You see, THIS is precisely why I have to avoid thrift stores and estate shops. I think that it’s literally impossible for me to walk through a secondhand store and not bring some poor, dejected piece of furniture home to repurpose. Take this unassuming plant stand, for example—did I need a new plant stand? Not particularly. But did it need me? I think so.
The idea was actually born from this Yellow Brick Home Instagram. I remember taking a screen shot of the photo on my phone because the plant stand was just to die for, and I had every intention of adding said ready-made planter to my wish list. But then I saw the $15 thrift store stand below and the wheels immediately started turning…
Could it really work? Could I fix it up, remove the planter box and add a pretty white pot in its place to give the stand an updated look for $0? The idea was too tempting to ignore—especially after finding out that the ready-made planter cost upwards of $150 retail. So into my arms the budget-friendly planter went and I carted it all the way home to my studio for refinishing.
The first order of business was to reinforce the joints with new glue. I grabbed a bottle of wood glue and gently squeezed out a line of the adhesive right over the gap in the joint, and then let it sit for about 30 seconds to give it time to seep down into the crack. Then I used my finger to push a bit more down into the gap and wiped off the excess with a damp cloth. To finish, I used two rubber-capped clamps to hold the joint together for 12 hours overnight. Then, I repeated the steps on the second, third and, finally, the fourth joint.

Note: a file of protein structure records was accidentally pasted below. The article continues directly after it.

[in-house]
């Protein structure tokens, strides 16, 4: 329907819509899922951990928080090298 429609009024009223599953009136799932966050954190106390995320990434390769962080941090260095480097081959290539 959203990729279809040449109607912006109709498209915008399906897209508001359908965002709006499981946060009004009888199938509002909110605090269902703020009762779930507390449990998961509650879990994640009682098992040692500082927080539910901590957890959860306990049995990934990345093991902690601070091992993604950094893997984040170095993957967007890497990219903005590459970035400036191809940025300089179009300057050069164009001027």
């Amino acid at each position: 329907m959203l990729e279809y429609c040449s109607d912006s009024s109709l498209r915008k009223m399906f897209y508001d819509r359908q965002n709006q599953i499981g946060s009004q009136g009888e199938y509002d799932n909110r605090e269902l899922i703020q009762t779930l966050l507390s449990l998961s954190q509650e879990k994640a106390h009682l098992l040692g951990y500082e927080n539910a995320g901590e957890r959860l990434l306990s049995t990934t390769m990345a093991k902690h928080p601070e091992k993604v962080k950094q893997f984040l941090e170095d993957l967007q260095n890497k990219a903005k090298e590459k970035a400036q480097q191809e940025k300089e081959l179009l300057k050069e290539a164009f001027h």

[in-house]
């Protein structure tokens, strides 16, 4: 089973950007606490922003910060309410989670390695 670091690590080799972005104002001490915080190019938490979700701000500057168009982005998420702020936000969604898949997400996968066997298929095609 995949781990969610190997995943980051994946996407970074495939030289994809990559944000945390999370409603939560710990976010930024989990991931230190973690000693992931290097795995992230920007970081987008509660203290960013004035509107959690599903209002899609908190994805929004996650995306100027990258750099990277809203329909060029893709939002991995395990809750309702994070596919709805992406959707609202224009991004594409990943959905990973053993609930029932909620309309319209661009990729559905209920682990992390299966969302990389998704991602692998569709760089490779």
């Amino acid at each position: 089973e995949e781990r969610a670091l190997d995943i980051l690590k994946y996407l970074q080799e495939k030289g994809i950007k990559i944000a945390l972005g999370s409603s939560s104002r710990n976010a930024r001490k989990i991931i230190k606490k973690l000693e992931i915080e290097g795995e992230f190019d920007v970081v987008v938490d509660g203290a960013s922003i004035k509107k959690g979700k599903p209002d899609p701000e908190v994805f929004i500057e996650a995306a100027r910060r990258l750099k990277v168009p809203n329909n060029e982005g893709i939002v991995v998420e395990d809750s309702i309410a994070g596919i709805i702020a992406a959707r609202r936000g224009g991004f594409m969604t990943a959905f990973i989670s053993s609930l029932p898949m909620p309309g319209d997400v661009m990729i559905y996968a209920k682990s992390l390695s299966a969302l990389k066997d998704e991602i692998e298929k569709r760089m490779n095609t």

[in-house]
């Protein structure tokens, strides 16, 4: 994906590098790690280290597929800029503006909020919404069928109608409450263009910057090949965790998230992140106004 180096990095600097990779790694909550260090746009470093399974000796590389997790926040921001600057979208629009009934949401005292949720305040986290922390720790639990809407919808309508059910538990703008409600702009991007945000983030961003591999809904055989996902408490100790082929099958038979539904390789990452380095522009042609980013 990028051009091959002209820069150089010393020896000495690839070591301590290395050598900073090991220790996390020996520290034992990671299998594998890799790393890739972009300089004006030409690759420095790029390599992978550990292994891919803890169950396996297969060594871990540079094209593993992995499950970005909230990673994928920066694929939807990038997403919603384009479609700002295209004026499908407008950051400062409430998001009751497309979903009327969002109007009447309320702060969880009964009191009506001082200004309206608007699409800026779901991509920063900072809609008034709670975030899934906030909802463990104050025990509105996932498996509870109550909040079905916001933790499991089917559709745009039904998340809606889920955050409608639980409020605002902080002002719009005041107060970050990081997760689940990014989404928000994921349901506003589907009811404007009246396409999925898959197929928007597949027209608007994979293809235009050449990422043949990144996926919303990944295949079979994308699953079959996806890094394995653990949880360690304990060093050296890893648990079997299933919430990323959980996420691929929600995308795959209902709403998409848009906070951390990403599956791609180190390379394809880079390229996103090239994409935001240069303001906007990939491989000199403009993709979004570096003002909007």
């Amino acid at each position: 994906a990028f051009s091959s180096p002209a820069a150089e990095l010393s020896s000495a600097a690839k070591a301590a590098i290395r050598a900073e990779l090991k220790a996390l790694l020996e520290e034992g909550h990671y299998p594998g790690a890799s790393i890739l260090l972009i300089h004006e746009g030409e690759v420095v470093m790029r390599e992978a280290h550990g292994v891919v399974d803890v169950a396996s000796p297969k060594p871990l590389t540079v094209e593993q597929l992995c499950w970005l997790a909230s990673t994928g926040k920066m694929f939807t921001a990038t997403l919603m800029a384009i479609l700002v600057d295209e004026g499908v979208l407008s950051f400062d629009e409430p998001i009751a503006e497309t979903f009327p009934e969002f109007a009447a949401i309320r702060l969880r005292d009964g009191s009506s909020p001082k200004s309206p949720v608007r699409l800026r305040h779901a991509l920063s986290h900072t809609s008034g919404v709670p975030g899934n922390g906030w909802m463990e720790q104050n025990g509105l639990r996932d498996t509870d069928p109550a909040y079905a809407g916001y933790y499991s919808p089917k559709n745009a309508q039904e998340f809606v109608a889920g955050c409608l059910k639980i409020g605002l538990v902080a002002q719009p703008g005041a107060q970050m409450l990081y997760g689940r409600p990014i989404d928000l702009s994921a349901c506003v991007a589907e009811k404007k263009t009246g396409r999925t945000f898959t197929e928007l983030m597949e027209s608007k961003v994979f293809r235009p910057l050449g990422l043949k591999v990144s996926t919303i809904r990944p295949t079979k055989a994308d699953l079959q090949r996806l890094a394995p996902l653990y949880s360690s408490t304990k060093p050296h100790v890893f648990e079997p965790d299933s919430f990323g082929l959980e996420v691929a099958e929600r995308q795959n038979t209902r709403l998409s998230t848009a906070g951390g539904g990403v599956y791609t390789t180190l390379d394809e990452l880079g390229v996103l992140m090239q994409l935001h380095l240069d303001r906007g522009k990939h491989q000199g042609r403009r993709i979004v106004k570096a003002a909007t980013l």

I also replaced the two ancient rusted screws that held the stand together with fresh new ones. Once all was said and done, the stand felt infinitely more sturdy. I still have a bit of refinishing work to do on the stand’s wood finish—I’m thinking a nice sanding and new coat of paint or stain would do wonders—and I also might try to find a pot that better fits the diameter of the stand itself. All in due time though. Tax season has wiped me out this month, so I’m excited to continue working exclusively with what I have to give our space some personality and one-of-a-kind flair.
As for the discarded planter box? Don’t worry. I’ve got big plans for that piece, too, and I’m thrilled to say that that project won’t cost me a dime either.
The moral of the story? Think creatively when shopping thrift and estate shops and analyze the silhouettes of cheap furniture to see if you can tweak them to suit your taste and your style. You really never know what you’ll find, but I think it’s safe to say that you’ll always save money in the long run. Oh, and the satisfaction of getting the look on-budget? Well, that’s just priceless…